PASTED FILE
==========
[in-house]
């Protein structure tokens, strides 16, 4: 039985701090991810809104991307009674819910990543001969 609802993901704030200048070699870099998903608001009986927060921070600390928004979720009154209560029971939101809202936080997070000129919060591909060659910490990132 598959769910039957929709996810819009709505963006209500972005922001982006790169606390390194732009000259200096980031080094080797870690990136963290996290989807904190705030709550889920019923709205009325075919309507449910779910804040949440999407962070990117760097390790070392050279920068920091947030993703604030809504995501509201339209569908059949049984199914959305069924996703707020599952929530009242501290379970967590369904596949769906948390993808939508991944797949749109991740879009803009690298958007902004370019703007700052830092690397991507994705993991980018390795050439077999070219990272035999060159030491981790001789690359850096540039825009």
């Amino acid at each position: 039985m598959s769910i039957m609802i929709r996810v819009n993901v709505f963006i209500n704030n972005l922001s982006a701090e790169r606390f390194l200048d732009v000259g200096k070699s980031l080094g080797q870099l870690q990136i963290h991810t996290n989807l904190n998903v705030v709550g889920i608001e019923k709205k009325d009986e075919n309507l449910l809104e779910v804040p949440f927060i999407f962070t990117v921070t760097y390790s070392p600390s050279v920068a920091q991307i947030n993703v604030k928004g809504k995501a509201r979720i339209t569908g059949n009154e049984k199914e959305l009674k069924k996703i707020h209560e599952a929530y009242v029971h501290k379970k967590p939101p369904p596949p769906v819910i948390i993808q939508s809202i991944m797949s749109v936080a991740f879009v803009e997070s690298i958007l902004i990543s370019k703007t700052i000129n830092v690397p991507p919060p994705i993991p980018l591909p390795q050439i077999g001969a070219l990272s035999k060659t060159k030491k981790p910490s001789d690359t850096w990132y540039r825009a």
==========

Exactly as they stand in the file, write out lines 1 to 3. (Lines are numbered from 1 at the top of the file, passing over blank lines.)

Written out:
[in-house]
């Protein structure tokens, strides 16, 4: 039985701090991810809104991307009674819910990543001969 609802993901704030200048070699870099998903608001009986927060921070600390928004979720009154209560029971939101809202936080997070000129919060591909060659910490990132 598959769910039957929709996810819009709505963006209500972005922001982006790169606390390194732009000259200096980031080094080797870690990136963290996290989807904190705030709550889920019923709205009325075919309507449910779910804040949440999407962070990117760097390790070392050279920068920091947030993703604030809504995501509201339209569908059949049984199914959305069924996703707020599952929530009242501290379970967590369904596949769906948390993808939508991944797949749109991740879009803009690298958007902004370019703007700052830092690397991507994705993991980018390795050439077999070219990272035999060159030491981790001789690359850096540039825009």
């Amino acid at each position: 039985m598959s769910i039957m609802i929709r996810v819009n993901v709505f963006i209500n704030n972005l922001s982006a701090e790169r606390f390194l200048d732009v000259g200096k070699s980031l080094g080797q870099l870690q990136i963290h991810t996290n989807l904190n998903v705030v709550g889920i608001e019923k709205k009325d009986e075919n309507l449910l809104e779910v804040p949440f927060i999407f962070t990117v921070t760097y390790s070392p600390s050279v920068a920091q991307i947030n993703v604030k928004g809504k995501a509201r979720i339209t569908g059949n009154e049984k199914e959305l009674k069924k996703i707020h209560e599952a929530y009242v029971h501290k379970k967590p939101p369904p596949p769906v819910i948390i993808q939508s809202i991944m797949s749109v936080a991740f879009v803009e997070s690298i958007l902004i990543s370019k703007t700052i000129n830092v690397p991507p919060p994705i993991p980018l591909p390795q050439i077999g001969a070219l990272s035999k060659t060159k030491k981790p910490s001789d690359t850096w990132y540039r825009a």